Kurtis Robinson is the president of the Spokane chapter of the National Association for the Advancement of Colored People (NAACP.) Johns has been a longtime friend since Robinson first got involved in social work, he said.
“It is no surprise that such paramount leadership and authenticity to the work represented itself in this way because he has always put himself between us and some of our consequences,” said Robinson. “When we think about how exhaustive this work can be, it must now be contemplated: Jacob took a bullet for this work and the people. ”
Johns is a single parent, said Naghmana Sherazi, the Climate Justice Program director of The Lands Council in Spokane. “The aspect of Jacob’s personality which I find most endearing is his love for his daughter and his Indigenous identity and community,” said Sherazi.
Sherazi first met Johns when they convened the Spokane Coalition of Color. “I would often run into him lobbying in Olympia, Seattle, and of course Spokane, as we continued our activism on many BIPOC issues.” While Johns is looking out for his community, no one is looking out for him and his little girl, said Sherazi.
A GoFundMe online fundraiser set up for Johns has raised more than $200,000. “We don’t know what his medical bills will be, or what the outcome is going to be,” said Ferguson. “People should be praying for him, for humanity, for mankind to become better as a whole.”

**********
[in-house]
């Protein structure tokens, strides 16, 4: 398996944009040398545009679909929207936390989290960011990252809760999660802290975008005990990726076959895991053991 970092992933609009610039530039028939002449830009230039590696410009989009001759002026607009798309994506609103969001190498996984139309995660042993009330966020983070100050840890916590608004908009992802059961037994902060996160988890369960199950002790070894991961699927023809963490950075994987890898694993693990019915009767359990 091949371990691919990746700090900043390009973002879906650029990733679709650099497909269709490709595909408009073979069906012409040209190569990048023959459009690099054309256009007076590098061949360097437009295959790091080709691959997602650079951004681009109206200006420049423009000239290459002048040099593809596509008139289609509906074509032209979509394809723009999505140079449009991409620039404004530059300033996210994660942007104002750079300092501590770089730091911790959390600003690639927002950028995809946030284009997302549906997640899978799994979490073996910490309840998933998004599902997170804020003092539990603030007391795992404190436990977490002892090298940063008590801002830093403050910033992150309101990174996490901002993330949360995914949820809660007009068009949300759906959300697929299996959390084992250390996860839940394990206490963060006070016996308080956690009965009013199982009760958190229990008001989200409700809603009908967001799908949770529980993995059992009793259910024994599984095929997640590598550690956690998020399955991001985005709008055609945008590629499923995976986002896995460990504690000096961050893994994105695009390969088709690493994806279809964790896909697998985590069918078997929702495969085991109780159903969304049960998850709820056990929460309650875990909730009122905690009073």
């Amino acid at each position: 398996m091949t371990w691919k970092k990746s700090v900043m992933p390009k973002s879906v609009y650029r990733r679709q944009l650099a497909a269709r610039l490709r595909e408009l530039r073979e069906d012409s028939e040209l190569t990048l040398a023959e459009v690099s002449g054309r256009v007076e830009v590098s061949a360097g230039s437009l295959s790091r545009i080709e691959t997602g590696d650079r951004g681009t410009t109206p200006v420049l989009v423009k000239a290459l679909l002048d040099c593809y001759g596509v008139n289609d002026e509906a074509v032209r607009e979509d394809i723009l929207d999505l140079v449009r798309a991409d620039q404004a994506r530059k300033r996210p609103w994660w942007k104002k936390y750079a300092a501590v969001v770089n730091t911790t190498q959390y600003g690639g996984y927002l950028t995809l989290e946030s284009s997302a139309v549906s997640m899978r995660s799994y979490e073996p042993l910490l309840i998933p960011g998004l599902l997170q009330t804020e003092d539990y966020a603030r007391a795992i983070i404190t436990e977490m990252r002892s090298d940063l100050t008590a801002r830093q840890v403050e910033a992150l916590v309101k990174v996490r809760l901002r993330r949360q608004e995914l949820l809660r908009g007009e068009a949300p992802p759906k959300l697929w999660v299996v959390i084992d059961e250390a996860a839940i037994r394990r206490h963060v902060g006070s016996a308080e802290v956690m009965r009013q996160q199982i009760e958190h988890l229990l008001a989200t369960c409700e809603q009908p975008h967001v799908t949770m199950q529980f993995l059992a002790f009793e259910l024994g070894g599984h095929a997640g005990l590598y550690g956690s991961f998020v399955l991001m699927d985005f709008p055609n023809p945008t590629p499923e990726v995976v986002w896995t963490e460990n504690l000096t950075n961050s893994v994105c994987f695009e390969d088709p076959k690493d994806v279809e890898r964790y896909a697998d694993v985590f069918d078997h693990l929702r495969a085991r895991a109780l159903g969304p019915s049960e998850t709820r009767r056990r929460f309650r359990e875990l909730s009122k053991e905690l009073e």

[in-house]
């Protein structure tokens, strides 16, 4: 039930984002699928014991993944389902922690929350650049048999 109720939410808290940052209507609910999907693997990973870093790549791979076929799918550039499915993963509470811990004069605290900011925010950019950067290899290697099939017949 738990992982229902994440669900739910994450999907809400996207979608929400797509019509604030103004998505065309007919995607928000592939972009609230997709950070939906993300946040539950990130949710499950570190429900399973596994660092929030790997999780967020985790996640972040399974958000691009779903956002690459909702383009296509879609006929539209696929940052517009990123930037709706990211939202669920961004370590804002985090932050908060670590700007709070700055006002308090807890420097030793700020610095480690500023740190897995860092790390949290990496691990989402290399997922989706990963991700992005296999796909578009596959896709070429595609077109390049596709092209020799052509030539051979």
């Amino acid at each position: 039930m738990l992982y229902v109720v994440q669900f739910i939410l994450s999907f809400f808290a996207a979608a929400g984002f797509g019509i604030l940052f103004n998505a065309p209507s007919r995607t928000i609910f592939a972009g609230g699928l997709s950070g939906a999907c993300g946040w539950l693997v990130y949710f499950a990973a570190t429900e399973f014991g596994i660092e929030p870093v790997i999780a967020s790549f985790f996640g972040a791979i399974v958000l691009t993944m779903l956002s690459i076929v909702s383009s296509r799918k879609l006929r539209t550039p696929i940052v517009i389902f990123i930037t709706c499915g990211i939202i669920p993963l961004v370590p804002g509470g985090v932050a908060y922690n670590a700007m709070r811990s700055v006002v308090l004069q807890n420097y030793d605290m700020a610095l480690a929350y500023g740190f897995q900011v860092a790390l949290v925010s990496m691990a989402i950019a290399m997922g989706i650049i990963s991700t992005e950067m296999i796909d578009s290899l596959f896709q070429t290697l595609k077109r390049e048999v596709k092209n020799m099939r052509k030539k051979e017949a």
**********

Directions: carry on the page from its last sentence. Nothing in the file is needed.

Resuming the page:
Johns recently worked on this mural highlighting a new Washington law.
As of January 2022, people convicted of a felony can have their voting rights restored automatically after serving their sentence.
The Washington Voting Rights Restoration Coalition advocated for the new legislation, which restored voting rights to about 26,000 Washingtonians, said Abigail Leong, a communications manager for progressive advocacy organization Fuse Washington.
Once the legislation passed, the organization wanted to do something celebratory and joyful, said Leong. “What better way than commissioning art?”
Murals to raise awareness for the new law were commissioned in Tacoma, Yakima and Spokane by the coalition, said Leong. Johns painted the Spokane mural at the Howard Street Underpass.
“This whole project began with Jacob,” said Leong. “He brought this idea to us. We were really excited to see his art on the wall in Spokane.”
Johns was incarcerated for eight years before finding a new path.
“Justice for people impacted by the legal system is a very important cause to [Johns] and to the community at large in Spokane, because a lot of people are disenfranchised, particularly Indigenous folks [who] are incarcerated at higher rates than their white counterparts,” said Leong.
To see someone who’s been through the legal system working toward restoration rights for people who were incarcerated is something special, said Leong. “He’s an incredible person. We’re hopeful he’ll recover very soon.”
Ferguson said Johns is in a lot of pain but, “is in good spirits.”
The case is still under investigation by the New Mexico State Police Investigations Bureau.